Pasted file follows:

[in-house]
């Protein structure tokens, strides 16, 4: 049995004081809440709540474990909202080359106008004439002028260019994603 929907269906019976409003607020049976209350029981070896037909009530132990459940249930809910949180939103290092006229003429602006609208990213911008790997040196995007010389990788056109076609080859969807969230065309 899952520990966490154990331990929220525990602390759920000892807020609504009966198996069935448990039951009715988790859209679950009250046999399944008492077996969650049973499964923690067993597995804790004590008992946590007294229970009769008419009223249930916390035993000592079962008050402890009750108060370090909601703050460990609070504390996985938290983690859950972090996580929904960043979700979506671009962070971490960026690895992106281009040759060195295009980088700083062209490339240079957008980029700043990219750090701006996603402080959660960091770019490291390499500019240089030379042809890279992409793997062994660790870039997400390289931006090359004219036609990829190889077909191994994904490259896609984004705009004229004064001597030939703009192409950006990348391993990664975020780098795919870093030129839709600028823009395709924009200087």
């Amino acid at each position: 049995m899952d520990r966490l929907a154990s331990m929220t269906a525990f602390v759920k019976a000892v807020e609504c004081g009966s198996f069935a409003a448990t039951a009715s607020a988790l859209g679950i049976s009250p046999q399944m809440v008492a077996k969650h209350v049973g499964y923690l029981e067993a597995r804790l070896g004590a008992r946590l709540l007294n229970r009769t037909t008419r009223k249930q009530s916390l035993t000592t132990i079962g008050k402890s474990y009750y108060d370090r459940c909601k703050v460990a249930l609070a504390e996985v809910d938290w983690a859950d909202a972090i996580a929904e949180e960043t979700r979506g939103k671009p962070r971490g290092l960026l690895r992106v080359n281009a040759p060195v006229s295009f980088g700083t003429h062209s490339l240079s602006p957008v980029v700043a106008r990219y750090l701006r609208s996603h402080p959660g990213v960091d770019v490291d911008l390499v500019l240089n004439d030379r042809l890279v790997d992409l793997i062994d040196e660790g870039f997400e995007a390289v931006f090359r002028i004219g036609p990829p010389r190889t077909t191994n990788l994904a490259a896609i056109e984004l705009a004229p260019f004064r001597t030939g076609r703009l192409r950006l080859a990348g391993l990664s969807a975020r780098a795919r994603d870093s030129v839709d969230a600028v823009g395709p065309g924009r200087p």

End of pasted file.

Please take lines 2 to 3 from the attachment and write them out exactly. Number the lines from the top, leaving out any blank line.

């Protein structure tokens, strides 16, 4: 049995004081809440709540474990909202080359106008004439002028260019994603 929907269906019976409003607020049976209350029981070896037909009530132990459940249930809910949180939103290092006229003429602006609208990213911008790997040196995007010389990788056109076609080859969807969230065309 899952520990966490154990331990929220525990602390759920000892807020609504009966198996069935448990039951009715988790859209679950009250046999399944008492077996969650049973499964923690067993597995804790004590008992946590007294229970009769008419009223249930916390035993000592079962008050402890009750108060370090909601703050460990609070504390996985938290983690859950972090996580929904960043979700979506671009962070971490960026690895992106281009040759060195295009980088700083062209490339240079957008980029700043990219750090701006996603402080959660960091770019490291390499500019240089030379042809890279992409793997062994660790870039997400390289931006090359004219036609990829190889077909191994994904490259896609984004705009004229004064001597030939703009192409950006990348391993990664975020780098795919870093030129839709600028823009395709924009200087």
């Amino acid at each position: 049995m899952d520990r966490l929907a154990s331990m929220t269906a525990f602390v759920k019976a000892v807020e609504c004081g009966s198996f069935a409003a448990t039951a009715s607020a988790l859209g679950i049976s009250p046999q399944m809440v008492a077996k969650h209350v049973g499964y923690l029981e067993a597995r804790l070896g004590a008992r946590l709540l007294n229970r009769t037909t008419r009223k249930q009530s916390l035993t000592t132990i079962g008050k402890s474990y009750y108060d370090r459940c909601k703050v460990a249930l609070a504390e996985v809910d938290w983690a859950d909202a972090i996580a929904e949180e960043t979700r979506g939103k671009p962070r971490g290092l960026l690895r992106v080359n281009a040759p060195v006229s295009f980088g700083t003429h062209s490339l240079s602006p957008v980029v700043a106008r990219y750090l701006r609208s996603h402080p959660g990213v960091d770019v490291d911008l390499v500019l240089n004439d030379r042809l890279v790997d992409l793997i062994d040196e660790g870039f997400e995007a390289v931006f090359r002028i004219g036609p990829p010389r190889t077909t191994n990788l994904a490259a896609i056109e984004l705009a004229p260019f004064r001597t030939g076609r703009l192409r950006l080859a990348g391993l990664s969807a975020r780098a795919r994603d870093s030129v839709d969230a600028v823009g395709p065309g924009r200087p």